Mennonites continue humanitarian efforts in conflict-torn Iraq

By agency reporter
23 Jul 2008

Five years after the 2003 invasion of Iraq the humanitarian situation for many people continues to deteriorate, says Mennonite Central Committee, which is extending its humanitarian work there.

Churches, peace activists and development agencies say that just as de-escalation of the military situation is vital in Iraq, so is humanitarian assistance.

Particularly vulnerable are 2.8 million people who have fled their homes for safer locations within Iraq, says Mennonite Central Committee (MCC) Representative Daryl Byler.

“The humanitarian situation of some longer-term internally displaced people is actually worsening because many are unemployed and have exhausted their savings to cover rent and other expenses,” he commented recently.

Many displaced people are hesitant to return to their homes because they do not want to risk facing the same threats and terror that forced them to flee.

“Although the security situation has improved somewhat, these improvements are fragile and the security situation is still incredibly volatile,” explained Byler.

In response to requests from three long-term partner organizations, MCC is undertaking a $2-million material resource response.

Shipments of 20,000 relief kits, 62,000 blankets, 62,000 school kits, 12,000 newborn kits and 5,500 sewing kits will be distributed over a six-month period in 11 of the 18 governates in Iraq.

Currently, MCC warehouses in Canada and the United States have fairly large supplies of blankets and school kits but there is an urgent need for relief kits and heavy blankets, according to MCC Material Resources Coordinator David Martin.

Relief kits contain soap, shampoo, toothpaste, bandages, laundry detergent, bath towels and personal items. A $10 donation with each kit will help cover the costs of purchasing new buckets for the relief kits, transportation costs and some of the distribution costs, said Martin.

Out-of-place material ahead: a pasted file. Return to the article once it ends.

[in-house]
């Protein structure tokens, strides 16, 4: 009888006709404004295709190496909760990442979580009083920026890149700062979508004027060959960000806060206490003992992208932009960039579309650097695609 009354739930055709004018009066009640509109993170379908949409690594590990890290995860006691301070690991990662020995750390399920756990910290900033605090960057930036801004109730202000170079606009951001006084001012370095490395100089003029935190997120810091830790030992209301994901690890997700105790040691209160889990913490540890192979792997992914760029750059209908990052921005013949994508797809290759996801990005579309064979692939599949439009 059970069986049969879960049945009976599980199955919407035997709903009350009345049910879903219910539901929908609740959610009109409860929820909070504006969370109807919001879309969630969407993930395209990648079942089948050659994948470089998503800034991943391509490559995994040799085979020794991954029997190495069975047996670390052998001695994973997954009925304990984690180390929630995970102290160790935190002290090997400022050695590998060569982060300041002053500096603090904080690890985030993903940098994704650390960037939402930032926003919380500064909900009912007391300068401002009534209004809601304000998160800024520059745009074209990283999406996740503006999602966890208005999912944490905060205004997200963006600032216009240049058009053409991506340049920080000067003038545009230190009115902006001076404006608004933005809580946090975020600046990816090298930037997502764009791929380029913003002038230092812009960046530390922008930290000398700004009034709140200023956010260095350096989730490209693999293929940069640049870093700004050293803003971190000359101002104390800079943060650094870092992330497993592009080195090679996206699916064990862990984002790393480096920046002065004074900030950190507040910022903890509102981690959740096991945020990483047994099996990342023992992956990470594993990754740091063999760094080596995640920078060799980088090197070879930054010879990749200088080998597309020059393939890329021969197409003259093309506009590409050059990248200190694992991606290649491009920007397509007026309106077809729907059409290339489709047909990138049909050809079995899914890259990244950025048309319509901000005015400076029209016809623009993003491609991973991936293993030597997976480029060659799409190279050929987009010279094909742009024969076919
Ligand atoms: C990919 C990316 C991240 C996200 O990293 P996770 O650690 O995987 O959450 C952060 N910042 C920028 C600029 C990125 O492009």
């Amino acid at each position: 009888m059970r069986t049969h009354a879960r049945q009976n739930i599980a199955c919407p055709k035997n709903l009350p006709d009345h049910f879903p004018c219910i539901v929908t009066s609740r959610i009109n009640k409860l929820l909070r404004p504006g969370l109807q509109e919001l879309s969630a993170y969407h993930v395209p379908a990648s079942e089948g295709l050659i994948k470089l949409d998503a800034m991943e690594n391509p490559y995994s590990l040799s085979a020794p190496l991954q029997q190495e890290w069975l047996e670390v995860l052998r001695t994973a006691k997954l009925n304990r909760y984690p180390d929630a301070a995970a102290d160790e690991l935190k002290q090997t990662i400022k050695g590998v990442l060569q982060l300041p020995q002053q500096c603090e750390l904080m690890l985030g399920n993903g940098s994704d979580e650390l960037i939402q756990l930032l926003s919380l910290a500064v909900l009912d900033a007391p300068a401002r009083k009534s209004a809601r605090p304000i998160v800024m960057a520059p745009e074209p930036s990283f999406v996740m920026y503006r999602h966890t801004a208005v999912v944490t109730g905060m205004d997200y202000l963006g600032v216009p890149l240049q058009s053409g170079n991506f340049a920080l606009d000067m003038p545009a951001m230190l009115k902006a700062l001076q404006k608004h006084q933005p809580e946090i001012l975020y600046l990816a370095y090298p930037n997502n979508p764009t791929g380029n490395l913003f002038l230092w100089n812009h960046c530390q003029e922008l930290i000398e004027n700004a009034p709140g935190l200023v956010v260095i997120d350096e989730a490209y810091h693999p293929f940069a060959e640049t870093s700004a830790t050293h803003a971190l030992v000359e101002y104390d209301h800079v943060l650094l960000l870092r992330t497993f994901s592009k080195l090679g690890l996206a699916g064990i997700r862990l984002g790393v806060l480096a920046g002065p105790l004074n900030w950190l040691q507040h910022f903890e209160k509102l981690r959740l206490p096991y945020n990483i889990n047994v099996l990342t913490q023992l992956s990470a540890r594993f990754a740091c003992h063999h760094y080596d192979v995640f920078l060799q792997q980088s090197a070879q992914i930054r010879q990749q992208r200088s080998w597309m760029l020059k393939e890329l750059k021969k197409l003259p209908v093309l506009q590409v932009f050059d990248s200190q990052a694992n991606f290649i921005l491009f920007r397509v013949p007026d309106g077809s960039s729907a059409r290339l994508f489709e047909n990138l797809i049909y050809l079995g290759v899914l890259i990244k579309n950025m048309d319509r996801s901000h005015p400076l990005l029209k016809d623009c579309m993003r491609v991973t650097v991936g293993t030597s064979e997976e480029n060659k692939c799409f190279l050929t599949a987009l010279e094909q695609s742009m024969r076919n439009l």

In an effort to distribute blankets before the winter months, the first five or six containers of material resources will be sent in August and the remaining shipment of 15 more containers will be sent to Iraq by the end of the year, said Martin.

Distribution of these resources is being organized and coordinated by REACH, an MCC partner organization based in northern Iraq, and by Iraqi Al-Amal and Iraqi Youth League, two long-term MCC partner organizations based in Baghdad. All three organizations have distributed material resources in previous years, said MCC Representative Cindy Byler.

Representatives from each organization have participated in MCC-sponsored peacebuilding training programs and are designing distribution plans that incorporate and promote peacebuilding activities, in cooperation with local governments and community groups.

These plans will help the most vulnerable people in each community where material resources will be distributed. This includes displaced people who have found refuge in a new community, displaced people who have returned to their home communities and poor people living in these communities.

“This is a new way of working together,” she said, adding that this collaborative approach brings together people from different ethnic and religious groups.

Agencies monitoring the situation of displaced people within Iraq report that people are slowly returning to their home communities, mostly in Baghdad, but often as soon as they leave, newly displaced families from other regions of Iraq arrive, said Daryl Byler.

“Some families return to their homes and find that they have been destroyed or looted," he said. "They leave one family member to stand guard and the rest return to their area of displacement."

About 70 percent of the homes vacated by displaced people are occupied by other families or damaged. These homes are generally located in communities that were mixed communities before 2003. Many of these communities are now homogenous communities and not receptive to having people from different religions and ethnic groups return.

About two million Iraqis have found temporary refuge in other countries, mainly Syria and Jordan. These people live in fear of deportation. When they return to Iraq most of them face the same realities as returnees who had found refuge in safer areas within the country. In parts of Iraq, local authorities are providing land to refugees who return from abroad, but not to people who fled to safer locations within Iraq.

Cindy and Daryl Byler are Mennonite Central Committee representatives for Iran, Iraq, Jordan and Palestine. They are based in Amman, Jordan.

MCC is a relief, development and peace agency of a number of Mennonite churches in North America: http://mcc.org/

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